According to the study, electric car manufacturers advertise with exaggerated ranges
Manufacturers of electric cars advertise with exaggerated ranges – because tests do not correspond to reality, a study has found
- EVs like the Tesla Model Y and Nissan Leaf have shorter ranges than advertised
- Which? advised car buyers to be “skeptical” of manufacturer claims
Electric car makers are using exaggerated ranges because official tests don’t reflect real life, a study has found.
More than 70 electric vehicles have been independently tested by consumer champions which? showed that real-world ranges were, on average, nearly 20 percent lower than advertised by automakers.
Tests also found that electric car batteries require about 15 percent more energy than advertised to fully charge – resulting in higher running costs.
The UK’s most popular electric vehicle, the Tesla Model Y, reportedly had a real-world range of 100 miles less than advertised and the Nissan Leaf lost more than 50 miles compared to what was advertised.
Drivers considering whether or not to buy an electric car should be “skeptical” of advertised range and ensure they do “rigorous” research before making a pricey purchase. Which? called.
Table showing the difference between advertised electric vehicle ranges and tested ranges
Britain’s most popular electric car, the Tesla Model Y (pictured), has one of the biggest gaps between its advertised range of 331 miles and its real-world range of just 231 miles, 100 miles less, according to which?
That comes as the government announced this week that more than a fifth of new car sales next year will be electric cars – with a ban on new petrol and diesel cars set to come into effect in 2030. Around a sixth of new car sales are currently electric.
The result could leave EV drivers “disappointed with the distance they can realistically travel on a single charge.” said sustainability editor Emily Seymour, reports The Times.
Electric car manufacturers have been using a laboratory test called the Worldwide Harmonized Light Vehicle Test Procedure (WLTP) to determine ranges since 2017, in accordance with EU law. This was introduced after the previous testing regime was accused of exaggerating the fuel efficiency of fossil fuel cars.
The WLTP gives more accurate results for petrol and diesel cars, but as a “strong tendency” to exaggerate the efficiency and range of electric vehicles. Which? claim. And they say their own tests provide a more realistic estimate.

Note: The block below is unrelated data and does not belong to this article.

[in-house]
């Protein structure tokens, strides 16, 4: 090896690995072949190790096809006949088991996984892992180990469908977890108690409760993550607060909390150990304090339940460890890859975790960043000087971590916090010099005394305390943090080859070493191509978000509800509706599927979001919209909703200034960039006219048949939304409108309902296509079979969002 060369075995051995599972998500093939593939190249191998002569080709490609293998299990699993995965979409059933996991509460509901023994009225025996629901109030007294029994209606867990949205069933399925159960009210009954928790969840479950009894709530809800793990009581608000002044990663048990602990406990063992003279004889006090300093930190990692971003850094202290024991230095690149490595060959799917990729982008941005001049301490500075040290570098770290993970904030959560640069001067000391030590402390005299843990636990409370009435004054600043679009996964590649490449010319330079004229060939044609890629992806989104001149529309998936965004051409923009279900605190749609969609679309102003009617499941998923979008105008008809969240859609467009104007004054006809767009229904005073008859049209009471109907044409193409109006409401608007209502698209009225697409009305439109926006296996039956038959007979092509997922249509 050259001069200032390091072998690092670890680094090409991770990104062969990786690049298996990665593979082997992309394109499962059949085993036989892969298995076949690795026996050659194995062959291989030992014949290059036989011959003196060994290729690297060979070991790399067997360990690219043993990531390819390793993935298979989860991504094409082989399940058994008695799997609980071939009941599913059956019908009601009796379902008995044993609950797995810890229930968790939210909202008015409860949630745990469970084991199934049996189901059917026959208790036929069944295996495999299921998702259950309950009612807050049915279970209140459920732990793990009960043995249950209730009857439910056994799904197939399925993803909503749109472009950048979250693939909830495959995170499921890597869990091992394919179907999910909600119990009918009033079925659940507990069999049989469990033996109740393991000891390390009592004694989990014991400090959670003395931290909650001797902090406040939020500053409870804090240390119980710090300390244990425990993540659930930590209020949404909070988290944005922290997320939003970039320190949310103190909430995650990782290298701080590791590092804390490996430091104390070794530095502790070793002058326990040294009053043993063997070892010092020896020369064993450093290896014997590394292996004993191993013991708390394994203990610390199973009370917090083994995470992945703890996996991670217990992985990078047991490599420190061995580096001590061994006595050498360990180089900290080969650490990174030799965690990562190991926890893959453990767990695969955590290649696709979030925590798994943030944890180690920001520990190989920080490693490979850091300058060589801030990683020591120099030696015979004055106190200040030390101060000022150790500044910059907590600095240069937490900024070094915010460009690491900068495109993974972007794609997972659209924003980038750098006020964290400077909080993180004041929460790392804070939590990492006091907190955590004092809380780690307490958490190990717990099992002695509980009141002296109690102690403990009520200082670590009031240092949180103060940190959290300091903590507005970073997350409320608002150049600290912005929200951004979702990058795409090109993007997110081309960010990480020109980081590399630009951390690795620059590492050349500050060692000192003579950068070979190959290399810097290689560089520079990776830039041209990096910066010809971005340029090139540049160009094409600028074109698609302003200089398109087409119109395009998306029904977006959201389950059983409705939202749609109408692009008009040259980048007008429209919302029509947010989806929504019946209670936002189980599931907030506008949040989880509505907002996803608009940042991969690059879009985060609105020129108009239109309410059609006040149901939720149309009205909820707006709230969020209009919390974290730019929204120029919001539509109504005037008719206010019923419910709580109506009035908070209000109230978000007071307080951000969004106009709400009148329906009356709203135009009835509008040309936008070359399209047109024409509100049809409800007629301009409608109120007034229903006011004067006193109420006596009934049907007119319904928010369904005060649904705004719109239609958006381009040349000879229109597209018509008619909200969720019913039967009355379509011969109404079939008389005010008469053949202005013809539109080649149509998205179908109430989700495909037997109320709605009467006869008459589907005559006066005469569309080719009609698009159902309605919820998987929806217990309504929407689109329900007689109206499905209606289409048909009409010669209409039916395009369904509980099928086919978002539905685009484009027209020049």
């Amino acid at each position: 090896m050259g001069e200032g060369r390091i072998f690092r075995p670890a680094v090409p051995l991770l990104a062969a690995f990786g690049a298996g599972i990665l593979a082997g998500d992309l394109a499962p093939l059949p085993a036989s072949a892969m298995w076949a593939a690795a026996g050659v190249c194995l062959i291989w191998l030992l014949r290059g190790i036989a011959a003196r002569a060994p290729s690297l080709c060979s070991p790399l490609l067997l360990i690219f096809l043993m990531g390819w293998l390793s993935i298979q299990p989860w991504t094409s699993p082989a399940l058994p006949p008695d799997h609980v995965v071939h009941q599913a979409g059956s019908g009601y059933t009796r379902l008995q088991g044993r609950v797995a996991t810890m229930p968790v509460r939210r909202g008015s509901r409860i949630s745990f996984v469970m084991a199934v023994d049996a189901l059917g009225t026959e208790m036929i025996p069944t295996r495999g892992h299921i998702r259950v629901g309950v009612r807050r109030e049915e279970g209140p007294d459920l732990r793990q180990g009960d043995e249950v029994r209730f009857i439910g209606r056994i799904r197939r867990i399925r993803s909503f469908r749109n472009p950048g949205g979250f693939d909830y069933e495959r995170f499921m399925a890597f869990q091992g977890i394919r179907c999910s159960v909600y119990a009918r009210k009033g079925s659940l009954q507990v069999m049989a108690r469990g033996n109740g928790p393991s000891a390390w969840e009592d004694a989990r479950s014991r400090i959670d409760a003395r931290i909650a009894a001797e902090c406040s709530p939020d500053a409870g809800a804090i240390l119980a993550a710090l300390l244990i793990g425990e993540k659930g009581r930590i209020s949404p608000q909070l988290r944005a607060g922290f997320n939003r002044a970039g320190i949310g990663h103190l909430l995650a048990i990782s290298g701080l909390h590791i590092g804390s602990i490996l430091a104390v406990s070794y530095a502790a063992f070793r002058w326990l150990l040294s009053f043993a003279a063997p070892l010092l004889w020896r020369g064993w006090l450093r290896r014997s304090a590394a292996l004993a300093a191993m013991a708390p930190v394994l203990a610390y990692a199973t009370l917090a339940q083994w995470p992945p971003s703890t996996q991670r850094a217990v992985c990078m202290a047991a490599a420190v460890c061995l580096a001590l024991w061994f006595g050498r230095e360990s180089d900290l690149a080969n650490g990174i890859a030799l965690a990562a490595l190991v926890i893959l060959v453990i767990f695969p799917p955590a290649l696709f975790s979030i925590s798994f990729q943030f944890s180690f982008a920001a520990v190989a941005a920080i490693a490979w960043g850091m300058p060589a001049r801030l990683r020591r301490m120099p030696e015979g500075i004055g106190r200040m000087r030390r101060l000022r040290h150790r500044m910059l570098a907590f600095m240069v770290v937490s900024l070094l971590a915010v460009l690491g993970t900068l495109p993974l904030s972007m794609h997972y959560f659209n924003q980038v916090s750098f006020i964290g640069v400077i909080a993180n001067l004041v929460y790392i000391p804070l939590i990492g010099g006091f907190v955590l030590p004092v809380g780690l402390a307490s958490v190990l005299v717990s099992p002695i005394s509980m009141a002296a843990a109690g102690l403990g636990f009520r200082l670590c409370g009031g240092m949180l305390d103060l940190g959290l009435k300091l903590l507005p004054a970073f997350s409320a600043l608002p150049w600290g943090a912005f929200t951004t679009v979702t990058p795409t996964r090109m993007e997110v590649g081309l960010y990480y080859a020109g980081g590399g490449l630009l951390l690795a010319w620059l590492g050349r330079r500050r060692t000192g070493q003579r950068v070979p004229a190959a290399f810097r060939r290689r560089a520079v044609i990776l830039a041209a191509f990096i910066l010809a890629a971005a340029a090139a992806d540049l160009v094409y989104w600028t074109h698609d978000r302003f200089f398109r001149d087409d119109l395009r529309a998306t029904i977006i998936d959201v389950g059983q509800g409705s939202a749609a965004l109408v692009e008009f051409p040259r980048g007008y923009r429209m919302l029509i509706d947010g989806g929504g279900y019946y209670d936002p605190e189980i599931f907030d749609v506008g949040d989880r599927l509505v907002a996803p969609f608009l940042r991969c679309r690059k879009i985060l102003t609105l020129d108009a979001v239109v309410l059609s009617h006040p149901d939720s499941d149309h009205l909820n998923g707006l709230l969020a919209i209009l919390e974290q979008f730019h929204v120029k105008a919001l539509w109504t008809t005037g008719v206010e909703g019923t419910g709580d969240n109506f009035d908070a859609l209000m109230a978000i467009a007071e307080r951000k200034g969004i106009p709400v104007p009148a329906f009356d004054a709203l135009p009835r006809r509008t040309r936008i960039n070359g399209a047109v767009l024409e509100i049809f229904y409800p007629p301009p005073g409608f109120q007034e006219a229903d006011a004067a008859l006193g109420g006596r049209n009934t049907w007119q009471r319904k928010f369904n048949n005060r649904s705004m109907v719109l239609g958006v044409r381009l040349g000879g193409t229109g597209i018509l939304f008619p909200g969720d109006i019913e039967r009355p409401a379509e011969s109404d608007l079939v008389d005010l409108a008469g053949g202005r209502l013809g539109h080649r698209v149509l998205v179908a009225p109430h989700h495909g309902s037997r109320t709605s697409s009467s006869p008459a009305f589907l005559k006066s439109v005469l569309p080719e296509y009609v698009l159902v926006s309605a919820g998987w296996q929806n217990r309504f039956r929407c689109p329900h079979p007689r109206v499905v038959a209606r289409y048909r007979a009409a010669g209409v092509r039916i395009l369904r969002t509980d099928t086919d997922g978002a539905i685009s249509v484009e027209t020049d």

Electric vehicles often have shorter ranges on freeways and highways because they use more energy to drive at higher speeds – and also recover less energy when braking.
for what? Larger EVs had the worst real-world range compared to what was advertised — over 50 miles short on average. This could mean drivers on long journeys could be left significantly out of pocket if they need to charge during a trip within the advertised range that they can’t complete due to the higher cost of forecourt chargers compared to domestic ones.
Britain’s most popular electric car, the Tesla Model Y, has one of the biggest gaps between its advertised range of 331 miles and its real-world range of just 231 miles, 100 miles less, according to which?
The Nissan Leaf is advertised as having a range of “up to 239 miles” – although the manufacturer says this “doesn’t refer to any specific individual vehicle”. Which? Research found a maximum range of just 187 miles.
The Electric Vehicle Association’s James Court told the Times that there are big cars that are more efficient, but some lose range in colder conditions.
The Nissan Leaf (pictured) is advertised with a range of ‘up to 239 miles’, but which one? Research found a maximum range of just 187 miles
Nissan told the newspaper: “WLTP testing is mandatory and the only universal range figure given by all manufacturers. It is used by consumers to compare the range of different models. We have an easily accessible real world range calculator on our website that allows customers to adjust parameters to display accurate and realistic range figures based on their individual circumstances.’
Tesla has not commented to The Times but has previously denied independent testing, saying fair comparisons can only be made under laboratory conditions.
Mike Hawes of the Society of Motor Manufacturers and Traders told the newspaper: “Manufacturers are required by law to test all vehicles to the same, repeatable official standard – the WLTP test. This test is regulated by government agencies, and it is these results – and only these results – that manufacturers are legally required to publish. However, there will always be a difference between lab testing and real-world use. For example, battery range, like fuel economy for petrol and diesel vehicles, depends on the type of trip, conditions, driving style, vehicle load and other factors.’
https://www.dailymail.co.uk/news/article-11926701/Electric-car-manufacturers-use-exaggerated-vehicle-ranges-publicity-study-reveals.html?ns_mchannel=rss&ns_campaign=1490&ito=1490 According to the study, electric car manufacturers advertise with exaggerated ranges